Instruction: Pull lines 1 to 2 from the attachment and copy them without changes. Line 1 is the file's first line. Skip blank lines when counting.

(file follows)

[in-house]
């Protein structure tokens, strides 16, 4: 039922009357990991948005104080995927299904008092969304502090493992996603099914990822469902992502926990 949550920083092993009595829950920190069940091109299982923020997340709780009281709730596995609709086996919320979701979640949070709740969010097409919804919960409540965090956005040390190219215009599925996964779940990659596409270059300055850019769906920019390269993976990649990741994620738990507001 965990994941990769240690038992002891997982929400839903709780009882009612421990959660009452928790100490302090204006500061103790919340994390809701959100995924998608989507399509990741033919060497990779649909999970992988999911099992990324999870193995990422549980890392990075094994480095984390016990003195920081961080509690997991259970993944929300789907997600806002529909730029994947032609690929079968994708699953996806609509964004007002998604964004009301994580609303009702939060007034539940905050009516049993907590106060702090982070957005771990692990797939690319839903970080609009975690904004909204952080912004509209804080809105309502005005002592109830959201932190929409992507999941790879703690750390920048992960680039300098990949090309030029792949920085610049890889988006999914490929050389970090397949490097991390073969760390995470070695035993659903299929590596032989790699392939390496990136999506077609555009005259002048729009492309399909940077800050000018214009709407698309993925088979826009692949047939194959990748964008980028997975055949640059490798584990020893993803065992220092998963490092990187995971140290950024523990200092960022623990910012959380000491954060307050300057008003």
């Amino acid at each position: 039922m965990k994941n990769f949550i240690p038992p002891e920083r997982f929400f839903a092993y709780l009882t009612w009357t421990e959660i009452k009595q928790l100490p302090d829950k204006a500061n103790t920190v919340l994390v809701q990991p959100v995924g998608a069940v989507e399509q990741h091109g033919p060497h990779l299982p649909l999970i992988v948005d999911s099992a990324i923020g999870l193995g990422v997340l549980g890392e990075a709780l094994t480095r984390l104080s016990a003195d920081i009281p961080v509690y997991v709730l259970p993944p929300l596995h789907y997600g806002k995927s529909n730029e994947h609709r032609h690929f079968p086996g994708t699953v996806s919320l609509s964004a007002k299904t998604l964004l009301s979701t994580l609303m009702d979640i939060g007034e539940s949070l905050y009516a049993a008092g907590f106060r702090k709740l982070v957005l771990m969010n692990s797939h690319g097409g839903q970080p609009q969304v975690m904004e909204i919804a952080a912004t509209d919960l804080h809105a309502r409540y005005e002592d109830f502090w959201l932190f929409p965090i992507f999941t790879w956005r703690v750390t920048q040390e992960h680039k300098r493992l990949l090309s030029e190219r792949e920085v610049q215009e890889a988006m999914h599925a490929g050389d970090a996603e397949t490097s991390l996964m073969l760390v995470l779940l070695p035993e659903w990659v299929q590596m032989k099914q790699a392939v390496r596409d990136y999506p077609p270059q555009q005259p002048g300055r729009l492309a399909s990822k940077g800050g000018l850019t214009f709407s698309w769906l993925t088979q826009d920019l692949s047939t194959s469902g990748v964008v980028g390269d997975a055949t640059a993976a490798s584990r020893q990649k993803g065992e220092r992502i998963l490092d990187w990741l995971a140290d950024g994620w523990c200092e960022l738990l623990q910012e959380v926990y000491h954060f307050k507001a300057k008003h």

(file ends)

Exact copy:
[in-house]
């Protein structure tokens, strides 16, 4: 039922009357990991948005104080995927299904008092969304502090493992996603099914990822469902992502926990 949550920083092993009595829950920190069940091109299982923020997340709780009281709730596995609709086996919320979701979640949070709740969010097409919804919960409540965090956005040390190219215009599925996964779940990659596409270059300055850019769906920019390269993976990649990741994620738990507001 965990994941990769240690038992002891997982929400839903709780009882009612421990959660009452928790100490302090204006500061103790919340994390809701959100995924998608989507399509990741033919060497990779649909999970992988999911099992990324999870193995990422549980890392990075094994480095984390016990003195920081961080509690997991259970993944929300789907997600806002529909730029994947032609690929079968994708699953996806609509964004007002998604964004009301994580609303009702939060007034539940905050009516049993907590106060702090982070957005771990692990797939690319839903970080609009975690904004909204952080912004509209804080809105309502005005002592109830959201932190929409992507999941790879703690750390920048992960680039300098990949090309030029792949920085610049890889988006999914490929050389970090397949490097991390073969760390995470070695035993659903299929590596032989790699392939390496990136999506077609555009005259002048729009492309399909940077800050000018214009709407698309993925088979826009692949047939194959990748964008980028997975055949640059490798584990020893993803065992220092998963490092990187995971140290950024523990200092960022623990910012959380000491954060307050300057008003």